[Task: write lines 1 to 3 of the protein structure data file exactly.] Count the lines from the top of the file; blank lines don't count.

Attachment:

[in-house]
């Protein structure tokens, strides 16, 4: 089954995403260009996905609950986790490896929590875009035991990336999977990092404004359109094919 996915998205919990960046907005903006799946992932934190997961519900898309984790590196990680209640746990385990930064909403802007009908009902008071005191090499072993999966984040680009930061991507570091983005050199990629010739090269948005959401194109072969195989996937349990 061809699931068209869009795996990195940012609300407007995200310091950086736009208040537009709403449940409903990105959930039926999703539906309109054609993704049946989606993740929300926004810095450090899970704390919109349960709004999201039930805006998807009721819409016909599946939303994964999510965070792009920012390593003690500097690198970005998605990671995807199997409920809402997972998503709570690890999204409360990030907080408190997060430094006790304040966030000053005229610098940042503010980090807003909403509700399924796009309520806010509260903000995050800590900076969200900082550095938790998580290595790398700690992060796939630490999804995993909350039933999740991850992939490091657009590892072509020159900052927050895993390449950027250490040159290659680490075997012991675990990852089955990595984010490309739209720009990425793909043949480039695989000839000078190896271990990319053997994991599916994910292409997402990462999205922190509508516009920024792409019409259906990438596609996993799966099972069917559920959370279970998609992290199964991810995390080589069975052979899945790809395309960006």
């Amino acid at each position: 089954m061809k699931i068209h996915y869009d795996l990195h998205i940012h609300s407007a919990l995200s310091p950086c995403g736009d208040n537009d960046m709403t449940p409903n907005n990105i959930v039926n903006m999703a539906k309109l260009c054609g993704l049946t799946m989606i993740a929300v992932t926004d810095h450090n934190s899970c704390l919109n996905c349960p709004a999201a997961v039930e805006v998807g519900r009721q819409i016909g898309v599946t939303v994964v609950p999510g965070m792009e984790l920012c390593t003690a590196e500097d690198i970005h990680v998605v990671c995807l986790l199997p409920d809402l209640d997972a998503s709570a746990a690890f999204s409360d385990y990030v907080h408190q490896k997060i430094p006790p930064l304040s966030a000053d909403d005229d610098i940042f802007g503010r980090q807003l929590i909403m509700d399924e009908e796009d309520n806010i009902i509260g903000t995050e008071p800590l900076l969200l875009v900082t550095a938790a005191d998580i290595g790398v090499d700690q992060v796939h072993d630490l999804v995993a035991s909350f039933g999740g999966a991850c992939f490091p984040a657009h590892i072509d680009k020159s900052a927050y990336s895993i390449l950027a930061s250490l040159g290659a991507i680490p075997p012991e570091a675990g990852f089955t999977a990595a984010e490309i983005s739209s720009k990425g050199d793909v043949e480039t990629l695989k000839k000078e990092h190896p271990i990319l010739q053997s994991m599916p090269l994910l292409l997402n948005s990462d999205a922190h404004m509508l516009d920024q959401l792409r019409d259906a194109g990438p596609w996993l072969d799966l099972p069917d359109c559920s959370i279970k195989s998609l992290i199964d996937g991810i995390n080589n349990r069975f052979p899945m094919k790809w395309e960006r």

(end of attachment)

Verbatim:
[in-house]
């Protein structure tokens, strides 16, 4: 089954995403260009996905609950986790490896929590875009035991990336999977990092404004359109094919 996915998205919990960046907005903006799946992932934190997961519900898309984790590196990680209640746990385990930064909403802007009908009902008071005191090499072993999966984040680009930061991507570091983005050199990629010739090269948005959401194109072969195989996937349990 061809699931068209869009795996990195940012609300407007995200310091950086736009208040537009709403449940409903990105959930039926999703539906309109054609993704049946989606993740929300926004810095450090899970704390919109349960709004999201039930805006998807009721819409016909599946939303994964999510965070792009920012390593003690500097690198970005998605990671995807199997409920809402997972998503709570690890999204409360990030907080408190997060430094006790304040966030000053005229610098940042503010980090807003909403509700399924796009309520806010509260903000995050800590900076969200900082550095938790998580290595790398700690992060796939630490999804995993909350039933999740991850992939490091657009590892072509020159900052927050895993390449950027250490040159290659680490075997012991675990990852089955990595984010490309739209720009990425793909043949480039695989000839000078190896271990990319053997994991599916994910292409997402990462999205922190509508516009920024792409019409259906990438596609996993799966099972069917559920959370279970998609992290199964991810995390080589069975052979899945790809395309960006």
């Amino acid at each position: 089954m061809k699931i068209h996915y869009d795996l990195h998205i940012h609300s407007a919990l995200s310091p950086c995403g736009d208040n537009d960046m709403t449940p409903n907005n990105i959930v039926n903006m999703a539906k309109l260009c054609g993704l049946t799946m989606i993740a929300v992932t926004d810095h450090n934190s899970c704390l919109n996905c349960p709004a999201a997961v039930e805006v998807g519900r009721q819409i016909g898309v599946t939303v994964v609950p999510g965070m792009e984790l920012c390593t003690a590196e500097d690198i970005h990680v998605v990671c995807l986790l199997p409920d809402l209640d997972a998503s709570a746990a690890f999204s409360d385990y990030v907080h408190q490896k997060i430094p006790p930064l304040s966030a000053d909403d005229d610098i940042f802007g503010r980090q807003l929590i909403m509700d399924e009908e796009d309520n806010i009902i509260g903000t995050e008071p800590l900076l969200l875009v900082t550095a938790a005191d998580i290595g790398v090499d700690q992060v796939h072993d630490l999804v995993a035991s909350f039933g999740g999966a991850c992939f490091p984040a657009h590892i072509d680009k020159s900052a927050y990336s895993i390449l950027a930061s250490l040159g290659a991507i680490p075997p012991e570091a675990g990852f089955t999977a990595a984010e490309i983005s739209s720009k990425g050199d793909v043949e480039t990629l695989k000839k000078e990092h190896p271990i990319l010739q053997s994991m599916p090269l994910l292409l997402n948005s990462d999205a922190h404004m509508l516009d920024q959401l792409r019409d259906a194109g990438p596609w996993l072969d799966l099972p069917d359109c559920s959370i279970k195989s998609l992290i199964d996937g991810i995390n080589n349990r069975f052979p899945m094919k790809w395309e960006r």